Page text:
Picture the scene. A tall, charismatic guy decked out in a perfectly tailored custom suit, ankles exposed, sharp Italian shoes. Or perhaps he’s wearing a T-shirt, blazer, distressed jeans, black high-tops, white soles, a smart pair of Warby Parker glasses to complete the look. He struts across the stage to accept the award. Most Brilliant Leader Award. A-List. Entrepreneur of the Year.
He’s beaming with pride as he grabs hold of the hardware and launches into his speech, which covers a hit list of well-trodden leadership themes. Vision. Grit. Blood, sweat, and tears. Risk. Hunger. Tenacity. Fearlessness. Winning.
No doubt, these are hallmarks of many of the best leaders. But they’re also stereotypical qualities associated with traditional notions of strength and masculinity. As a female leader in the male-dominated advertising industry, I’ve noticed how profoundly this can change when bestowed upon a woman.
To be clear, the most badass women leaders I know also share these qualities. But in addition, they credit their success to overcoming the things which most men wouldn’t dare speak of publicly: failure, setbacks, and happily sharing the spotlight with the circle of supporting cast members behind the scenes—be it their team, their tribe, or their spouse keeping shit together back at home. They approach their roles as fierce leaders, while unapologetically embracing their other priorities, be it families or feelings, and finding fulfillment in other ways than just financials and fame.
Leading with vulnerability
When I reflect on my proudest moments as a CEO, the industry accomplishments are certainly a given: Transforming an under-the-radar boutique agency into a two-time Small Agency of the Year winner and launching the powerful “Gun Share” activation that drove global awareness for the issue of gun violence.
But beyond these things, I’m most proud of showing up as myself. 100% me. Leading with my head and my heart. Logic and emotion. Passion and principles. Not minimizing the other aspects of my life beyond the agency for fear they might ruin my ascent up the ranks (something I had certainly been guilty of in the past). Leaving at 5:25 pm on most days, giving me just enough time to roll into after-care to pick up my son without the dreaded call that “He’s now in the principal’s office because he’s the last kid left.”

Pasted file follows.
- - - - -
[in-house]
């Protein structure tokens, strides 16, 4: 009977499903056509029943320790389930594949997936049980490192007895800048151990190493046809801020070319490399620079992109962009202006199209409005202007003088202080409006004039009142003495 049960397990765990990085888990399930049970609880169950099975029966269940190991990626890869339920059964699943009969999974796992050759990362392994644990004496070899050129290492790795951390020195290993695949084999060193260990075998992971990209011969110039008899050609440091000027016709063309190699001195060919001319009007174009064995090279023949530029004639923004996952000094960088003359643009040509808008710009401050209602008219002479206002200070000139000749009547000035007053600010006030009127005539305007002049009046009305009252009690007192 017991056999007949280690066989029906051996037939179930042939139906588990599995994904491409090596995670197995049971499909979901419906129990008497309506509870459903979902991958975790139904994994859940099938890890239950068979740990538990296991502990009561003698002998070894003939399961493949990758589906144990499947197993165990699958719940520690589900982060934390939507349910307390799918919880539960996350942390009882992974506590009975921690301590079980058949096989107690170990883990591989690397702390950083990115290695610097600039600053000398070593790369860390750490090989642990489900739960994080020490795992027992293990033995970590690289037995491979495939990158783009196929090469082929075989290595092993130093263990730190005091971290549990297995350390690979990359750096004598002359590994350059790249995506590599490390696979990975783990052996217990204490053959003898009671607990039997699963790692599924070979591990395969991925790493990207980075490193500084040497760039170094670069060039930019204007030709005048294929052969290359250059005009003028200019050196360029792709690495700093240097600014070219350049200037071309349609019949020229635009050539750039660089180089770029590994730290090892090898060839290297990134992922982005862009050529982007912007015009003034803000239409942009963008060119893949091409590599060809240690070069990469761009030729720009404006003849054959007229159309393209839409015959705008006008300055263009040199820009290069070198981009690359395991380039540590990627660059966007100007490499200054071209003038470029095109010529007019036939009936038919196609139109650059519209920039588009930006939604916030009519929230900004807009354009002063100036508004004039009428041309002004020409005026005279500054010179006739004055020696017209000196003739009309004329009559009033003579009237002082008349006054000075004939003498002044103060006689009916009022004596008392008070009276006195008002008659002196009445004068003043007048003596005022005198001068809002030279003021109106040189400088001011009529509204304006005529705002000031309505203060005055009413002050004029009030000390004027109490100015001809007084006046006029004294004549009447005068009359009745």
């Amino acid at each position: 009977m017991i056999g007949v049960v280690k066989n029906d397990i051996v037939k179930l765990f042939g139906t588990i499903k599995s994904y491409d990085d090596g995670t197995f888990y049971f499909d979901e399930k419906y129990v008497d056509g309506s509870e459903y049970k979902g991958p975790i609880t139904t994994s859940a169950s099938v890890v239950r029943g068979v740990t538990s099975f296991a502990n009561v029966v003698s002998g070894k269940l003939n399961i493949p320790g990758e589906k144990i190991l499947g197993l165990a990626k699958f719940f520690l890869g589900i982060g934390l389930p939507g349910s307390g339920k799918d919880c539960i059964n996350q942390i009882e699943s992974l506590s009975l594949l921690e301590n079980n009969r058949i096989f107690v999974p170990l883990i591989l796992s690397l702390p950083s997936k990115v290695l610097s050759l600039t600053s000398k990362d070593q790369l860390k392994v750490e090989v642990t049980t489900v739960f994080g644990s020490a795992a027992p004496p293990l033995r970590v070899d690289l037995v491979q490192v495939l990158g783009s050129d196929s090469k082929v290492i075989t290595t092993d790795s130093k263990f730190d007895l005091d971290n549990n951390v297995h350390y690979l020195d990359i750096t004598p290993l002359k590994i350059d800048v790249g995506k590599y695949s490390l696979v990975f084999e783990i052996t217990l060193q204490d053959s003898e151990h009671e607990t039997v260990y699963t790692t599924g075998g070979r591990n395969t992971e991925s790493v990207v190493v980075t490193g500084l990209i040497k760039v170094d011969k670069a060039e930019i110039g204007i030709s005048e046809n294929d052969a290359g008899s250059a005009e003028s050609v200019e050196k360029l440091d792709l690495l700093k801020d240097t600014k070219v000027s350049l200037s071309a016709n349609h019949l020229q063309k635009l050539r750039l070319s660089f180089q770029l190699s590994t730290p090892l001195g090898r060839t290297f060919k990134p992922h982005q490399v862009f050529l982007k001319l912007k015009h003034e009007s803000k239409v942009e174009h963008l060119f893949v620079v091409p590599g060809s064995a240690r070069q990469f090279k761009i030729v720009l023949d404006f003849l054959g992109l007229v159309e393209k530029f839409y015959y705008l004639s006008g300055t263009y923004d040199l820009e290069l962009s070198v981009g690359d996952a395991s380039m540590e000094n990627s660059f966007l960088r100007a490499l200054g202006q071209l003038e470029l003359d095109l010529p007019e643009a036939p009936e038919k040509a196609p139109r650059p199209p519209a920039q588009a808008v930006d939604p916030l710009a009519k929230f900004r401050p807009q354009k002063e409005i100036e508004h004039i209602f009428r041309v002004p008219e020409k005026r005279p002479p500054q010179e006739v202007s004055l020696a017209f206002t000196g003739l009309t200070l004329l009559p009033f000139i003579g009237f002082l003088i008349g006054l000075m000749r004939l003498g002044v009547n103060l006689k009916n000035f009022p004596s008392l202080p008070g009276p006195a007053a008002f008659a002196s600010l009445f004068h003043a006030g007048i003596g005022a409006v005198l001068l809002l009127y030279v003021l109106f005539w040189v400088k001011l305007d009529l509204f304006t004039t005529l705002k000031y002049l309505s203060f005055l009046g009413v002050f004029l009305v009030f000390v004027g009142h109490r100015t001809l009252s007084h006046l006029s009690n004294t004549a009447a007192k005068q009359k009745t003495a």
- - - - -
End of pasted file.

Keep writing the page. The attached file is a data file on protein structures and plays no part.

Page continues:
Even if I had to drive back to the office and hunker down for a late-night pitch session, it was worth it to show up as a mom to my kid for that moment (which would be cherished by him far longer than a single point in time). Giving credit where credit was due rather than stealing another individual or team’s thunder. Fighting for the right thing to do—whether investments in the business or in our people—even if it ruffled feathers, rocked the boat, or ultimately never got resolved.
The most powerful moments I’ve experienced as a leader have come from letting go of the archaic notion that strength lies only in bravado and bluster, or self-serving agendas that your staff can see right through. Don’t get me wrong—I love Cindy Gallop‘s call to arms, urging women to stand up for themselves, use their voice, lean into their power, and advocate for structural change. I try to live and lead every day with those lessons in my arsenal. But there’s another side to true badassery that is equally important: leading with vulnerability.